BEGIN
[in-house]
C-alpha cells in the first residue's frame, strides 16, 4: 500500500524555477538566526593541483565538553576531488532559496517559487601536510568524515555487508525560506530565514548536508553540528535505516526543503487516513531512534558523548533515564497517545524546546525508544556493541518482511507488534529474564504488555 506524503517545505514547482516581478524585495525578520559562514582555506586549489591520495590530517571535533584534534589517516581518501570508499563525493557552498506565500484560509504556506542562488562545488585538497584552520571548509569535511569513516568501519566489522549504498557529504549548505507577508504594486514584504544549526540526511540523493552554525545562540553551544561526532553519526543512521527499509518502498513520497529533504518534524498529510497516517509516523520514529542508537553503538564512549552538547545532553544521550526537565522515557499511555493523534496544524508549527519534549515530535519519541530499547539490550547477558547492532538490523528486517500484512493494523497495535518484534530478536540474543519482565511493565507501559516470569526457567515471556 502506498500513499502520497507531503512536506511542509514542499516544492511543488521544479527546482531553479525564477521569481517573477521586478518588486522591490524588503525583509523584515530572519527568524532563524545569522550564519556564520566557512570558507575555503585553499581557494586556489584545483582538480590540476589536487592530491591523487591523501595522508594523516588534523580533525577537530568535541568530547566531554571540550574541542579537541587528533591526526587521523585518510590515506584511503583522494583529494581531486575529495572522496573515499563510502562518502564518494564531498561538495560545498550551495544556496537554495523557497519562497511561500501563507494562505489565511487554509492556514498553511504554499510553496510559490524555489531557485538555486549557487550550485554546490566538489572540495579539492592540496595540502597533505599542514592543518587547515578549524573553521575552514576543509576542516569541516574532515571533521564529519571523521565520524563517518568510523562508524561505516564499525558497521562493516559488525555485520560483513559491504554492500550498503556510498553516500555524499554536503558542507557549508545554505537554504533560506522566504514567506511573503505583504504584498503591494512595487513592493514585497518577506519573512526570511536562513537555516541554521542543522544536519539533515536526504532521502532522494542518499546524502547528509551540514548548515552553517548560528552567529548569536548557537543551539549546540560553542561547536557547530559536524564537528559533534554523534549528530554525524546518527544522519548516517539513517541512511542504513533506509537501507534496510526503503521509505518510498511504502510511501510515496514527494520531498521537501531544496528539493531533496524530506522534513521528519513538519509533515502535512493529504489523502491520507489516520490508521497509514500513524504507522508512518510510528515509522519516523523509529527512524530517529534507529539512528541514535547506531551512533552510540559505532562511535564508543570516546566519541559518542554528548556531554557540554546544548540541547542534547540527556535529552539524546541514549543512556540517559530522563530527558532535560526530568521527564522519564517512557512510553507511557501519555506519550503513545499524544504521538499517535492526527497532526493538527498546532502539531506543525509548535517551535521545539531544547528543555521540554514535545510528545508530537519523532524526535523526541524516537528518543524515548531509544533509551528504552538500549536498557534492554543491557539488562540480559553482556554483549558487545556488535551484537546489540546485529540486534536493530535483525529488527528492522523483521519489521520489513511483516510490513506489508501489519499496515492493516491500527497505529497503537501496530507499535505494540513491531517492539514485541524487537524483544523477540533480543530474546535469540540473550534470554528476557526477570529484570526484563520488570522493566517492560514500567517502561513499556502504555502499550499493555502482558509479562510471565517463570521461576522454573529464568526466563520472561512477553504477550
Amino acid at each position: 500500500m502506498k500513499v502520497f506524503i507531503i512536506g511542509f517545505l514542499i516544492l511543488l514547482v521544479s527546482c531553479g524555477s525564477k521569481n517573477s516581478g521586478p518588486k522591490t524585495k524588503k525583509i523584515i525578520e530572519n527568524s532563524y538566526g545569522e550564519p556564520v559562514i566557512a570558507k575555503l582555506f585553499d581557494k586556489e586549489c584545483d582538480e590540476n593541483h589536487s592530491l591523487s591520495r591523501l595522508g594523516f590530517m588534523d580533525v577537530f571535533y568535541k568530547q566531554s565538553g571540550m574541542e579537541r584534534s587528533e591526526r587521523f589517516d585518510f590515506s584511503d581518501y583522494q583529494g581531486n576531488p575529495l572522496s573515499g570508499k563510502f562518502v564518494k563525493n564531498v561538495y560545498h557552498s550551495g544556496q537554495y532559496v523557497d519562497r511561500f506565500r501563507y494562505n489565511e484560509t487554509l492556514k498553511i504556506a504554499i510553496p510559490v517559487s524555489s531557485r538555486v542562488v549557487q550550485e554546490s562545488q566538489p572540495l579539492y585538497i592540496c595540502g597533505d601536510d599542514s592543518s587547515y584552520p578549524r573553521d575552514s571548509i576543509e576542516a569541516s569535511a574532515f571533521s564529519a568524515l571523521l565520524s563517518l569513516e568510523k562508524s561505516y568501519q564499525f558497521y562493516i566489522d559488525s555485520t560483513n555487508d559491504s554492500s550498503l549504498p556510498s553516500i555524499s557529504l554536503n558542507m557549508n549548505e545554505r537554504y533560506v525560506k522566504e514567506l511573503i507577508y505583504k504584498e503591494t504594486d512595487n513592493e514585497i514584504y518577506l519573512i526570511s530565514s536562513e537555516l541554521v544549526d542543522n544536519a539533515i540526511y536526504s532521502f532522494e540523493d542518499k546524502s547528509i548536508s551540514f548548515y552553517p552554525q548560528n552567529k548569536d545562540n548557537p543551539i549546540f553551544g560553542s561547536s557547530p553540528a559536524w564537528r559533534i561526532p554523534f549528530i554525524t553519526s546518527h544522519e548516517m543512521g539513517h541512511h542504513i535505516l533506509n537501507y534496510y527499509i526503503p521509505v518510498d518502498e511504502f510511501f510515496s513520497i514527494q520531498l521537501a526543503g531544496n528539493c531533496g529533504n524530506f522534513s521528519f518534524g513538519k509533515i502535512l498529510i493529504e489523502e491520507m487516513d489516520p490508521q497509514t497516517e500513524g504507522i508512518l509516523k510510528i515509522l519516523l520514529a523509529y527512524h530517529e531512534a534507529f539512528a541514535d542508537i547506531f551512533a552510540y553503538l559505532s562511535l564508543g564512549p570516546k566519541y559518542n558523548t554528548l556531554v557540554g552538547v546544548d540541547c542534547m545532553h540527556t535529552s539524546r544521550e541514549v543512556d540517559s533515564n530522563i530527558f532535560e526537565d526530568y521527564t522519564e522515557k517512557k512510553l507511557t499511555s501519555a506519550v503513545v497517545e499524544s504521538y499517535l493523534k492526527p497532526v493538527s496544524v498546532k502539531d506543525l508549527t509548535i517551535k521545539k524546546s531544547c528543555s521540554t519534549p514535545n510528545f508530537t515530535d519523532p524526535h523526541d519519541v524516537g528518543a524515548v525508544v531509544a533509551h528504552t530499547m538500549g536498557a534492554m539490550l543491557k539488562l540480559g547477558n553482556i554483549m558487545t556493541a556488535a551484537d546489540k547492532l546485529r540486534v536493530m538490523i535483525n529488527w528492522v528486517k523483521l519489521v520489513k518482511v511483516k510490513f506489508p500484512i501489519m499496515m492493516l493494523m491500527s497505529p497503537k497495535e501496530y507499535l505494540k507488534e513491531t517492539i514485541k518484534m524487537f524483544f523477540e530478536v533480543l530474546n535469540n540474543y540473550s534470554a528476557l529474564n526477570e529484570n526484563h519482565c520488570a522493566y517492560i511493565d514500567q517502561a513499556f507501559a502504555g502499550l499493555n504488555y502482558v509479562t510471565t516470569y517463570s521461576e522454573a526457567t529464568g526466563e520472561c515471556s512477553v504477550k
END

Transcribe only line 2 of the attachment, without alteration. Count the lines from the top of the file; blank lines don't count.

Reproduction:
C-alpha cells in the first residue's frame, strides 16, 4: 500500500524555477538566526593541483565538553576531488532559496517559487601536510568524515555487508525560506530565514548536508553540528535505516526543503487516513531512534558523548533515564497517545524546546525508544556493541518482511507488534529474564504488555 506524503517545505514547482516581478524585495525578520559562514582555506586549489591520495590530517571535533584534534589517516581518501570508499563525493557552498506565500484560509504556506542562488562545488585538497584552520571548509569535511569513516568501519566489522549504498557529504549548505507577508504594486514584504544549526540526511540523493552554525545562540553551544561526532553519526543512521527499509518502498513520497529533504518534524498529510497516517509516523520514529542508537553503538564512549552538547545532553544521550526537565522515557499511555493523534496544524508549527519534549515530535519519541530499547539490550547477558547492532538490523528486517500484512493494523497495535518484534530478536540474543519482565511493565507501559516470569526457567515471556 502506498500513499502520497507531503512536506511542509514542499516544492511543488521544479527546482531553479525564477521569481517573477521586478518588486522591490524588503525583509523584515530572519527568524532563524545569522550564519556564520566557512570558507575555503585553499581557494586556489584545483582538480590540476589536487592530491591523487591523501595522508594523516588534523580533525577537530568535541568530547566531554571540550574541542579537541587528533591526526587521523585518510590515506584511503583522494583529494581531486575529495572522496573515499563510502562518502564518494564531498561538495560545498550551495544556496537554495523557497519562497511561500501563507494562505489565511487554509492556514498553511504554499510553496510559490524555489531557485538555486549557487550550485554546490566538489572540495579539492592540496595540502597533505599542514592543518587547515578549524573553521575552514576543509576542516569541516574532515571533521564529519571523521565520524563517518568510523562508524561505516564499525558497521562493516559488525555485520560483513559491504554492500550498503556510498553516500555524499554536503558542507557549508545554505537554504533560506522566504514567506511573503505583504504584498503591494512595487513592493514585497518577506519573512526570511536562513537555516541554521542543522544536519539533515536526504532521502532522494542518499546524502547528509551540514548548515552553517548560528552567529548569536548557537543551539549546540560553542561547536557547530559536524564537528559533534554523534549528530554525524546518527544522519548516517539513517541512511542504513533506509537501507534496510526503503521509505518510498511504502510511501510515496514527494520531498521537501531544496528539493531533496524530506522534513521528519513538519509533515502535512493529504489523502491520507489516520490508521497509514500513524504507522508512518510510528515509522519516523523509529527512524530517529534507529539512528541514535547506531551512533552510540559505532562511535564508543570516546566519541559518542554528548556531554557540554546544548540541547542534547540527556535529552539524546541514549543512556540517559530522563530527558532535560526530568521527564522519564517512557512510553507511557501519555506519550503513545499524544504521538499517535492526527497532526493538527498546532502539531506543525509548535517551535521545539531544547528543555521540554514535545510528545508530537519523532524526535523526541524516537528518543524515548531509544533509551528504552538500549536498557534492554543491557539488562540480559553482556554483549558487545556488535551484537546489540546485529540486534536493530535483525529488527528492522523483521519489521520489513511483516510490513506489508501489519499496515492493516491500527497505529497503537501496530507499535505494540513491531517492539514485541524487537524483544523477540533480543530474546535469540540473550534470554528476557526477570529484570526484563520488570522493566517492560514500567517502561513499556502504555502499550499493555502482558509479562510471565517463570521461576522454573529464568526466563520472561512477553504477550